A heart attack is a critical event – the heart muscle isn’t getting enough blood, giving patients symptoms of chest pain and shortness of breath. They can range from small amounts of damage to being life-threatening – so how do we treat heart attacks?
When you have coronary artery disease, blockages made up of plaque narrow down or completely block the coronary arteries, reducing the blood supply (ischaemia) or causing a heart attack. To prevent this damage, we can insert a stent to push the blockage out of the way and get blood flow back.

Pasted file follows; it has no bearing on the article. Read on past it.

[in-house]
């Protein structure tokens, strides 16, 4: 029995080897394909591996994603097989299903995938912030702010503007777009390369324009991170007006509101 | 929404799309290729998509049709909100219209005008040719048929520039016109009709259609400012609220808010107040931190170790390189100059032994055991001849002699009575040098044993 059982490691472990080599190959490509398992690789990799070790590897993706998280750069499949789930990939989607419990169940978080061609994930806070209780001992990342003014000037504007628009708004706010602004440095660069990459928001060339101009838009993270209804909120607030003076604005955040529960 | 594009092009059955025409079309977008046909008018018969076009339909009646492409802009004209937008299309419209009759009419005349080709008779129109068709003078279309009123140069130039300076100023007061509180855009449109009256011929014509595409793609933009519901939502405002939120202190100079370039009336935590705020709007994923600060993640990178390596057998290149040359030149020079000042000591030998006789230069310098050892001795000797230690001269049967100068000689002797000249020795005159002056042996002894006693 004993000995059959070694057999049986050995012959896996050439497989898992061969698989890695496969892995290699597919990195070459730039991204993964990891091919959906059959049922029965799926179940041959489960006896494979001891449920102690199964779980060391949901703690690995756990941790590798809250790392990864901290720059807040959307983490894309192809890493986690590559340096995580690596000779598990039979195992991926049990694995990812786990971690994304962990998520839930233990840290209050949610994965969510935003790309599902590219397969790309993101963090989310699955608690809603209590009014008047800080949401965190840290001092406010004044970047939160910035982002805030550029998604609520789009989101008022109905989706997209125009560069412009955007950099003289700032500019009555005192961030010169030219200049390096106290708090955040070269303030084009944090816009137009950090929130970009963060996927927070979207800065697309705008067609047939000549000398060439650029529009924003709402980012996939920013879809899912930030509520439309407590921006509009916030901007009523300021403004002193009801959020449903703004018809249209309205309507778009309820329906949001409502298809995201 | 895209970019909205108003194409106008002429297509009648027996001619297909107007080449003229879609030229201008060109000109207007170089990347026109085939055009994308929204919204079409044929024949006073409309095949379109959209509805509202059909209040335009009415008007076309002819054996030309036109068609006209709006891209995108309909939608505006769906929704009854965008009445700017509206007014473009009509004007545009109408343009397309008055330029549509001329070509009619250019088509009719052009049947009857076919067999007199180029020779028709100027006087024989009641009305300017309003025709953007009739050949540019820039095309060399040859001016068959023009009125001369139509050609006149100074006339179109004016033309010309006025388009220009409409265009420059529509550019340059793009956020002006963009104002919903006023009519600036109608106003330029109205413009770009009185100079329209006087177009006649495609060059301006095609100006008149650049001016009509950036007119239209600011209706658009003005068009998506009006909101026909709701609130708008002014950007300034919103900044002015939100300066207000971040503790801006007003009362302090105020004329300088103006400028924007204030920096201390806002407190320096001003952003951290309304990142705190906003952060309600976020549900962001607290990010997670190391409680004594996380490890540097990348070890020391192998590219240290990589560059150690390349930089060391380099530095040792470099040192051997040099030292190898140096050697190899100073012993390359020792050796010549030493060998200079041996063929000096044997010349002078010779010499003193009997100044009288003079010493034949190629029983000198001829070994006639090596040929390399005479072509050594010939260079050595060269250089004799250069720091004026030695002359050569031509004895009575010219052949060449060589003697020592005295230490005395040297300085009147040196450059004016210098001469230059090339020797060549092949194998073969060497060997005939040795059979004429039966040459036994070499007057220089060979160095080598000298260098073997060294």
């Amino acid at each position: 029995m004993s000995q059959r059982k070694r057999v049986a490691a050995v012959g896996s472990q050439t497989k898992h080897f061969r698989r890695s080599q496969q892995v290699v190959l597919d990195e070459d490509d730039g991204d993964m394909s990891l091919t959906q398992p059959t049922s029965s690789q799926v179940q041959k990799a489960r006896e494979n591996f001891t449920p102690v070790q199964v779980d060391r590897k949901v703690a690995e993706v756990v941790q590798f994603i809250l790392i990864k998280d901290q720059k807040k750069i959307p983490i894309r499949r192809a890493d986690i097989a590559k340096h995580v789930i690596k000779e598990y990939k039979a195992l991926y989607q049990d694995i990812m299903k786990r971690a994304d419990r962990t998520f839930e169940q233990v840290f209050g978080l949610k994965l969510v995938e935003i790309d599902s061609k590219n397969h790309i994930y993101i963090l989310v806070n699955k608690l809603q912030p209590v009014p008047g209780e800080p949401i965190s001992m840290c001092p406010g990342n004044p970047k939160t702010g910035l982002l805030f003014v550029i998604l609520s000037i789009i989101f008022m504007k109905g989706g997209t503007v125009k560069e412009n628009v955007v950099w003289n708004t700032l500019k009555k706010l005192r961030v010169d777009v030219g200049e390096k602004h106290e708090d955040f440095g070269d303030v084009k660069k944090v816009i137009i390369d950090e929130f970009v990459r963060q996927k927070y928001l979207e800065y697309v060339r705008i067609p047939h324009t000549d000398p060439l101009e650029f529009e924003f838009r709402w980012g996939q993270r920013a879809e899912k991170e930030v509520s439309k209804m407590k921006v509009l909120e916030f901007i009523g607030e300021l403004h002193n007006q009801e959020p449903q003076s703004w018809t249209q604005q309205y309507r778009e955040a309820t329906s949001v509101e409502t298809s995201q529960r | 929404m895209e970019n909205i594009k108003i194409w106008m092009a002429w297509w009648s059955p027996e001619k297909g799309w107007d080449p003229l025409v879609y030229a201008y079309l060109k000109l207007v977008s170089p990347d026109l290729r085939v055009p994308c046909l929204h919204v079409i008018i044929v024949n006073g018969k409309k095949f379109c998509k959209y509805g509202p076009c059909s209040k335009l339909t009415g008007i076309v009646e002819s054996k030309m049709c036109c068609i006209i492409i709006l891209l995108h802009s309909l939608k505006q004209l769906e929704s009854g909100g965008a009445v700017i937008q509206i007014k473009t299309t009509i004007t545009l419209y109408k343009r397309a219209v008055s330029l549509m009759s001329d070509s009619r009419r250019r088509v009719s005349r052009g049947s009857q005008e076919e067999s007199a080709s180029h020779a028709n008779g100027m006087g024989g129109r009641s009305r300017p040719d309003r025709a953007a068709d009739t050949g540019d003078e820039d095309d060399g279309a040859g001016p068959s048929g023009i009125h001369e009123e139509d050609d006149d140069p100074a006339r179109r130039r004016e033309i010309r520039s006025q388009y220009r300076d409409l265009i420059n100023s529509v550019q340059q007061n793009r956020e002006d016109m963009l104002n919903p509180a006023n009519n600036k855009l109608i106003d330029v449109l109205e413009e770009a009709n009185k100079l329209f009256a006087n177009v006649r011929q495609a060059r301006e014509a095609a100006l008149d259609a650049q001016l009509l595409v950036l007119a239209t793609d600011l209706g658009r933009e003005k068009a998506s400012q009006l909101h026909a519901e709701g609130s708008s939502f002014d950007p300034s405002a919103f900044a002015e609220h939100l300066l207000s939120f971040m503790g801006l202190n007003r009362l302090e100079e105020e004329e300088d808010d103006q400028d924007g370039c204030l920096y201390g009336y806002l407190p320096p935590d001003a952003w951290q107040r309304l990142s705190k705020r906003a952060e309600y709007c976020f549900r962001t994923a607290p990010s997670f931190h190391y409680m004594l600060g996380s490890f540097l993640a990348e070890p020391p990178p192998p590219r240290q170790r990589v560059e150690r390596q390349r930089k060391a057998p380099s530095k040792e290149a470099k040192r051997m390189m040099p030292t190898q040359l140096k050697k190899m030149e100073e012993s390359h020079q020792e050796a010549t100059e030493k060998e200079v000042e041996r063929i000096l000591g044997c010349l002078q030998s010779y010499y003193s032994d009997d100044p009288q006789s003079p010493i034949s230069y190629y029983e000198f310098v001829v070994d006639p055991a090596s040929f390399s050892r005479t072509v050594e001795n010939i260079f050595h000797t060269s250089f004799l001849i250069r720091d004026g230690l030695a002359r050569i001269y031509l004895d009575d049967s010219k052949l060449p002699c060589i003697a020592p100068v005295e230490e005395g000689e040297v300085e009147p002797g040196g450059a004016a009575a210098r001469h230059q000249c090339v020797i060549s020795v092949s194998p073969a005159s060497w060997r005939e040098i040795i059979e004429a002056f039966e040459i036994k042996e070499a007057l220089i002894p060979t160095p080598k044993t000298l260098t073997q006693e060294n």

Simply put, this is where electricity is delivered through your heart to get your heart back into a normal rhythm.
An echocardiogram refers to the use of ultrasound to look at the heart.
Stress tests are generally ordered by your doctor to assess whether you might have a problem with the blood supply to your heart. Although an angiogram can look at the blood supply directly, it carries risk and it’s also invasive, so to avoid that, we can do these tests first to see whether your symptoms are related to your heart.
A coronary angiogram is a procedure that allow us to see the arteries that supply blood to the heart very clearly. These arteries, called coronary arteries, can become narrowed with plaque, leading to a reduced blood supply to the heart (called ischaemia) and potentially a heart attack.